Knowing whether to remodel or move is a common dilemma for homeowners who are unhappy with their current home, and there’s no one-size-fits-all solution. Deciding whether to renovate or relocate usually depends on a combination of personal factors and market realities. Before you make your decision, be sure to consider the following questions:
In an increasingly competitive real estate market, like in the Philadelphia area, location is not something to be passed over lightly. If you like your current street, neighbors, neighborhood, school district commute to work, and other interests are convenient, then you will think long and hard before you decide to uproot and move. If your house is starting to wear on you and has design fails that you’re unhappy with, then a remodel might be the right option for you. On the other hand, if you’re wishing you didn’t live “in this part of town” then it could be time to move.
The first note of practical importance: Is it possible to achieve your goals in your current home? Easy minor changes include changing plumbing or electrical fixtures or appliances. Perhaps mid-scale modifications may be needed to expand square footage or change the layout or flow of the house. Mid-scale changes require more planning and include reconfigurations or additions to increase or optimize usable square footage. Either of these options can be helpful if you like the neighborhood you live in and need to feel better about your living spaces. Regardless, it can be extremely helpful to consult with an experienced design-build firm during this stage to ensure that you understand all possible remodeling solutions as well as their respective total timelines and costs.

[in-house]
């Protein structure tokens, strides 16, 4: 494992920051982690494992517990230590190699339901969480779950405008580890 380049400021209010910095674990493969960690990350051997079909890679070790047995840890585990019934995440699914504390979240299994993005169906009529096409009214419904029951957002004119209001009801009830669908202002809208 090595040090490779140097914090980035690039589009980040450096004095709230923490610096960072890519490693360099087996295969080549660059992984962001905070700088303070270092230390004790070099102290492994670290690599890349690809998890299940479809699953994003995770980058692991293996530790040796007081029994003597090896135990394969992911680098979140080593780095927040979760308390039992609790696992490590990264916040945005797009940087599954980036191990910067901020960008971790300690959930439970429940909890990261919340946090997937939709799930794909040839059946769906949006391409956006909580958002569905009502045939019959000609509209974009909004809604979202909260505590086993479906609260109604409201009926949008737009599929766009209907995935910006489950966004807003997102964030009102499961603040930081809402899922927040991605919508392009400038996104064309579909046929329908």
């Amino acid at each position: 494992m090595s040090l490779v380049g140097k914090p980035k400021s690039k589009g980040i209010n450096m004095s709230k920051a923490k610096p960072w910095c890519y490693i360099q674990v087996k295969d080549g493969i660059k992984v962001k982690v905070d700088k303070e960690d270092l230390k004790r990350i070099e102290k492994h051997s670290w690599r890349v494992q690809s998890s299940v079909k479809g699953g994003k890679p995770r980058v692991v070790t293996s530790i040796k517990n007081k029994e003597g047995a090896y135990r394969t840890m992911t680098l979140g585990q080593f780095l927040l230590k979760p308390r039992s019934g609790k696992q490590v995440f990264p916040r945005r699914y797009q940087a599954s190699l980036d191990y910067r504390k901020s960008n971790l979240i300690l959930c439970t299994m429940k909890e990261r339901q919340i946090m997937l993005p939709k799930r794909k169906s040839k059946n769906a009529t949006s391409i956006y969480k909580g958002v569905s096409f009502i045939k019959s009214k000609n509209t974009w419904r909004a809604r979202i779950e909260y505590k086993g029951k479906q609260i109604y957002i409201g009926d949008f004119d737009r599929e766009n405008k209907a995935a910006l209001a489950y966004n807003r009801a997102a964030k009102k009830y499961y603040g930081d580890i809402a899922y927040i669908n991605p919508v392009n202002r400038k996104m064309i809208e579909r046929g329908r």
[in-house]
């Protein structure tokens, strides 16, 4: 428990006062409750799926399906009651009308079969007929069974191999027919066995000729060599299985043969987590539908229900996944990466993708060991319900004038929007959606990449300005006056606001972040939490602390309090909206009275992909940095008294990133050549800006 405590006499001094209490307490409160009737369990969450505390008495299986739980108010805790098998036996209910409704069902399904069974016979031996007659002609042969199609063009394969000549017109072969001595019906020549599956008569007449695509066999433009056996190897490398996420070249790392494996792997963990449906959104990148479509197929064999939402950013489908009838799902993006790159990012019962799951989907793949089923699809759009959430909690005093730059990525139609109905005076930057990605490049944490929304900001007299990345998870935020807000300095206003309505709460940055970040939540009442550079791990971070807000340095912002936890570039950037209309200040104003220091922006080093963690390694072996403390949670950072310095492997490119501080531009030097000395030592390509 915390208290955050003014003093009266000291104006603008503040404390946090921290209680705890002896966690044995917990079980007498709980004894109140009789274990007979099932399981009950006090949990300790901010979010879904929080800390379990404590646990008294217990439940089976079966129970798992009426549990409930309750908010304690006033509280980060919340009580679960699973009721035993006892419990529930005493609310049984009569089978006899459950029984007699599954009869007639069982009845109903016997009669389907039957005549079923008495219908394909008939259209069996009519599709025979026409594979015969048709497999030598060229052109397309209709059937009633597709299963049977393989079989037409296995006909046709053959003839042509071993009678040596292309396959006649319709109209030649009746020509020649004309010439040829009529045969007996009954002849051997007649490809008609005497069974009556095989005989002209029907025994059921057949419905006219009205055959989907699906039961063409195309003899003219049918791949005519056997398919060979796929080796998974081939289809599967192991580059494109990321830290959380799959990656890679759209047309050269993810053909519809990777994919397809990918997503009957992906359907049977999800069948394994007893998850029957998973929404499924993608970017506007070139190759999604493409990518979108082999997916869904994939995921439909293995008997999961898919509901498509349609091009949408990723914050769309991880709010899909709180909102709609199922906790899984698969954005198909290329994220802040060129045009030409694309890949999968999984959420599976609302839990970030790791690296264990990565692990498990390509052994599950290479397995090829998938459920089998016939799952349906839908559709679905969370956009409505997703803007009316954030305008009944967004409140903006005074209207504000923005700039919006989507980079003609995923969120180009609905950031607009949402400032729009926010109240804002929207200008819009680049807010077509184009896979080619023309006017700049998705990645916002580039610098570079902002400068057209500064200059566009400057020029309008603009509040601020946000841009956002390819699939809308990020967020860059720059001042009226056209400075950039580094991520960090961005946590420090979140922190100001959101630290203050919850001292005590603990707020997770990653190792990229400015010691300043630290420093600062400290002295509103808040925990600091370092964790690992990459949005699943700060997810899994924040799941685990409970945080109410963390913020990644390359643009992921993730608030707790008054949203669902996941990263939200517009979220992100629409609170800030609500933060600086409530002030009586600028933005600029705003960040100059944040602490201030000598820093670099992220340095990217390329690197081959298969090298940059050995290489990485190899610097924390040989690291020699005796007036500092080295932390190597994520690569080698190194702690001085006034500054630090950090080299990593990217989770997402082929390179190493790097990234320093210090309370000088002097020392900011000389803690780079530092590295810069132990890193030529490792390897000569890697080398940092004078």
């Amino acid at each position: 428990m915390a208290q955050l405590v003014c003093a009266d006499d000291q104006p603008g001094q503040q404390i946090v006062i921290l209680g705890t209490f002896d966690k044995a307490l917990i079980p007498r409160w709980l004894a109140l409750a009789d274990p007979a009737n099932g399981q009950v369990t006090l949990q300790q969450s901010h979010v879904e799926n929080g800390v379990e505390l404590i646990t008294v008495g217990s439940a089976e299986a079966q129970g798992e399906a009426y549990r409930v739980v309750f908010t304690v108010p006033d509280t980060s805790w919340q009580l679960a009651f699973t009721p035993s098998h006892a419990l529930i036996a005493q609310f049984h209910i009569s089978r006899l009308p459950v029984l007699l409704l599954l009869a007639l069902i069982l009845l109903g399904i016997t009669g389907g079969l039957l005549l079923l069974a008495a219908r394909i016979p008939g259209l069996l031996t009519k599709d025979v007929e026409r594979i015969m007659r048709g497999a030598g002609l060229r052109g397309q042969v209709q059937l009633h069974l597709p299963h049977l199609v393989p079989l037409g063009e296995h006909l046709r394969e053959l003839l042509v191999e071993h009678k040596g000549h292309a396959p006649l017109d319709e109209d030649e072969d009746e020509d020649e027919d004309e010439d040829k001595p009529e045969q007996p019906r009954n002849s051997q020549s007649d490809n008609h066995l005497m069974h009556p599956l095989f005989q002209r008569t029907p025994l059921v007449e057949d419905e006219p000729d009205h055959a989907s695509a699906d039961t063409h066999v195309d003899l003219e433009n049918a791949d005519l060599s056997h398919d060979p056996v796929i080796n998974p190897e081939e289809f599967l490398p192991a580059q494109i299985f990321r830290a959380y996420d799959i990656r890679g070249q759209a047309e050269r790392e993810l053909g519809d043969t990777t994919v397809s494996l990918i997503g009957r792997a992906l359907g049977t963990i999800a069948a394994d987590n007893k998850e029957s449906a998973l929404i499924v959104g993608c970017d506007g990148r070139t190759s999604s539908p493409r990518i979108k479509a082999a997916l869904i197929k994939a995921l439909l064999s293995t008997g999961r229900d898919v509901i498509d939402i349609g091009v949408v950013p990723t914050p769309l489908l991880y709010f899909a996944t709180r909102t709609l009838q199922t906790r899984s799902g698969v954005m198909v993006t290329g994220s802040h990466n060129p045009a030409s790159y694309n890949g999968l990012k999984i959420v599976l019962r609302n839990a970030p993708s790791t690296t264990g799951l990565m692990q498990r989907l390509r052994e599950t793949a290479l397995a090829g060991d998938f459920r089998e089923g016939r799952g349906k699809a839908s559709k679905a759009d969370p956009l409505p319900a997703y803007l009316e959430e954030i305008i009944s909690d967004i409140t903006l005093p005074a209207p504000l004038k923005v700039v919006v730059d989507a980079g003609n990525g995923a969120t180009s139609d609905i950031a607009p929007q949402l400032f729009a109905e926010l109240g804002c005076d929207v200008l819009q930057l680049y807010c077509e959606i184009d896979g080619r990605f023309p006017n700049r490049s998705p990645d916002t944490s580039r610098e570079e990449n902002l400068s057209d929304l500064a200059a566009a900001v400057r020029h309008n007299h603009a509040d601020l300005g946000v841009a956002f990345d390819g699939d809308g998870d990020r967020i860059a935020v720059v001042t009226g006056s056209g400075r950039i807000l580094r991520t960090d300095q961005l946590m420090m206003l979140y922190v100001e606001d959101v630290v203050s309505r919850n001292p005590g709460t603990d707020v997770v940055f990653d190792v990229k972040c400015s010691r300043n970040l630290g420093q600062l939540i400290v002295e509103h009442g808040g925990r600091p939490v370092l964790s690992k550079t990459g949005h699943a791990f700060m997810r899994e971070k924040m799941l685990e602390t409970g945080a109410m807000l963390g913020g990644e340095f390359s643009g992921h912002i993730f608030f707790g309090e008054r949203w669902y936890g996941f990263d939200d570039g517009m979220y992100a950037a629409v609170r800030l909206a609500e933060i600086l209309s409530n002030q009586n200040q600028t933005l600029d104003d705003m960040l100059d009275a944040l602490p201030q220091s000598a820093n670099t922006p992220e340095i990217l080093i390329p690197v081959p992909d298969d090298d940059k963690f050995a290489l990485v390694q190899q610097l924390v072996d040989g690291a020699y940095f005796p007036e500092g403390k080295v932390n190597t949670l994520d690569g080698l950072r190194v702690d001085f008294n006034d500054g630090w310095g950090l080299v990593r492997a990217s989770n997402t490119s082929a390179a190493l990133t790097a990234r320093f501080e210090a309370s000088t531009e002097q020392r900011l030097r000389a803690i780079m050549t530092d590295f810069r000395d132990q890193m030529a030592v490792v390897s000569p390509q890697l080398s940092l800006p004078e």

There are a number of factors that influence the costs of a remodel and a move, so it’s important to consider personal and logistical variables in order to perform a thorough assessment. While your remodeling costs will be proportional to your project scope and size, one of the advantages of working with a design-build firm is that they are skilled at calculating and presenting all costs for your remodel before renovation even begins. Since all design, engineering, trade, and management are under the direction of the same firm, the costs are comprehensive and controlled than if you were working with a separate designer and builder.
Keep in mind that your moving expenses are not your only additional expense when looking at a new home’s price tag. Great homes can have bidding wars and there is always some emotional risk involved when moving to a new neighborhood. Will you love your neighbors?
You may already know that you love coordinating real estate agents, title companies, appraisers, home inspectors, contingencies, disclosure statements, and underwriters. Who knows?
Regardless of the decision to move or renovate, many homeowners will decide to work with a bank when beginning a major home improvement project and some will combine a construction loan with their primary mortgage when they buy a new house. (See ROCKET Mortgage for cost details.) Moving may sound appealing since mortgage rates are currently low although you may be able to achieve similar rates in a refinance either before or after a renovation. (See more details on refinancing or buying a new home here.)
Keep in mind that the question of moving versus remodeling shouldn’t always be framed in terms of an either/or decision. While a new home may meet more of your needs than your current home, the chances are slim that you’ll find your perfect home and won’t need to make any modifications.
If you decide that now is a good time to remodel your current home or modify your new home, don’t hesitate to contact our team at Bellweather Design Build. We’ve implemented effective new remodeling methods, and we’re eager to assist you in achieving your home improvement ideas for 2021.
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